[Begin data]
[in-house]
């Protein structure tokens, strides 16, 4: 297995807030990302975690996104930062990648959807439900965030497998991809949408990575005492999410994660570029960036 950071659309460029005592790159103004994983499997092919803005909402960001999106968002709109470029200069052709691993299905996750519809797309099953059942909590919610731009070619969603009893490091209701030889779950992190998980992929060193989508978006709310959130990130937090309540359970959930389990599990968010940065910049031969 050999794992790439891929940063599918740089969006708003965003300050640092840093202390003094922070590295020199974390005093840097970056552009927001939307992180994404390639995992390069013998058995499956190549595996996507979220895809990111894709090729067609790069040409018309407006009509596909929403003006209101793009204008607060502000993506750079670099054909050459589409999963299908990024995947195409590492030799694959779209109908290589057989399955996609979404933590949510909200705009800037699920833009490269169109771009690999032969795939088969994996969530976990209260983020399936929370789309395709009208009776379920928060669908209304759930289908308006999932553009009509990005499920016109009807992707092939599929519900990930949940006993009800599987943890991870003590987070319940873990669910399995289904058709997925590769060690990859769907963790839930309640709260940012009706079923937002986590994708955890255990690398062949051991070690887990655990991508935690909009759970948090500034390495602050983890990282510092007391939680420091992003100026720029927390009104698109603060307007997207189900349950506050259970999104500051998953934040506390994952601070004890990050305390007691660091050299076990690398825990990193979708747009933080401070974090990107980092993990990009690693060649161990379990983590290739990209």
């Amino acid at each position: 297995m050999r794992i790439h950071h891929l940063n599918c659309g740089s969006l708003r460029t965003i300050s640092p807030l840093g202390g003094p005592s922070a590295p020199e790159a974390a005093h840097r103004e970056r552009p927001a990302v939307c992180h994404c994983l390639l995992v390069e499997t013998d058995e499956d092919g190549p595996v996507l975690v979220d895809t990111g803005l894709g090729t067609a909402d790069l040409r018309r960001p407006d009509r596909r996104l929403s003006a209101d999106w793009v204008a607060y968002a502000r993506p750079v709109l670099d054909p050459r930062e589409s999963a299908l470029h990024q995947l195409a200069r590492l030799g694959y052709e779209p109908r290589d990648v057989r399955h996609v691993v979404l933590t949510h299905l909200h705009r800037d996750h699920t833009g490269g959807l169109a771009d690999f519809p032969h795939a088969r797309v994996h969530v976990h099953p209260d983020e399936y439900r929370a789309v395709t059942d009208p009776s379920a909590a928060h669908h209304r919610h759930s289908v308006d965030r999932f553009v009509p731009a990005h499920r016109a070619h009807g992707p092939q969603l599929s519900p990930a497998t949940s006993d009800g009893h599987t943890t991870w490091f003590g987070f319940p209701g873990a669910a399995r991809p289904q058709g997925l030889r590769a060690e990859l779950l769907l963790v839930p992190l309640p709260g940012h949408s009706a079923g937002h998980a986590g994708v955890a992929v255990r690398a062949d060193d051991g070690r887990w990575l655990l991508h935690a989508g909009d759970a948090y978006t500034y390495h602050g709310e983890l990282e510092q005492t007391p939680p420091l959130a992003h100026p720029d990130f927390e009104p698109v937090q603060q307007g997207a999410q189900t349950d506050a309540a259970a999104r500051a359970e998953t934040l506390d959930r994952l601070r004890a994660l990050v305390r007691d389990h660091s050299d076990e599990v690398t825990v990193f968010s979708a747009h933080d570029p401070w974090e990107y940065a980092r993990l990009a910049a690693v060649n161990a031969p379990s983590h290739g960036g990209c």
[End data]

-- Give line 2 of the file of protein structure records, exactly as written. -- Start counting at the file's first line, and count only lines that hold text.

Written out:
């Protein structure tokens, strides 16, 4: 297995807030990302975690996104930062990648959807439900965030497998991809949408990575005492999410994660570029960036 950071659309460029005592790159103004994983499997092919803005909402960001999106968002709109470029200069052709691993299905996750519809797309099953059942909590919610731009070619969603009893490091209701030889779950992190998980992929060193989508978006709310959130990130937090309540359970959930389990599990968010940065910049031969 050999794992790439891929940063599918740089969006708003965003300050640092840093202390003094922070590295020199974390005093840097970056552009927001939307992180994404390639995992390069013998058995499956190549595996996507979220895809990111894709090729067609790069040409018309407006009509596909929403003006209101793009204008607060502000993506750079670099054909050459589409999963299908990024995947195409590492030799694959779209109908290589057989399955996609979404933590949510909200705009800037699920833009490269169109771009690999032969795939088969994996969530976990209260983020399936929370789309395709009208009776379920928060669908209304759930289908308006999932553009009509990005499920016109009807992707092939599929519900990930949940006993009800599987943890991870003590987070319940873990669910399995289904058709997925590769060690990859769907963790839930309640709260940012009706079923937002986590994708955890255990690398062949051991070690887990655990991508935690909009759970948090500034390495602050983890990282510092007391939680420091992003100026720029927390009104698109603060307007997207189900349950506050259970999104500051998953934040506390994952601070004890990050305390007691660091050299076990690398825990990193979708747009933080401070974090990107980092993990990009690693060649161990379990983590290739990209």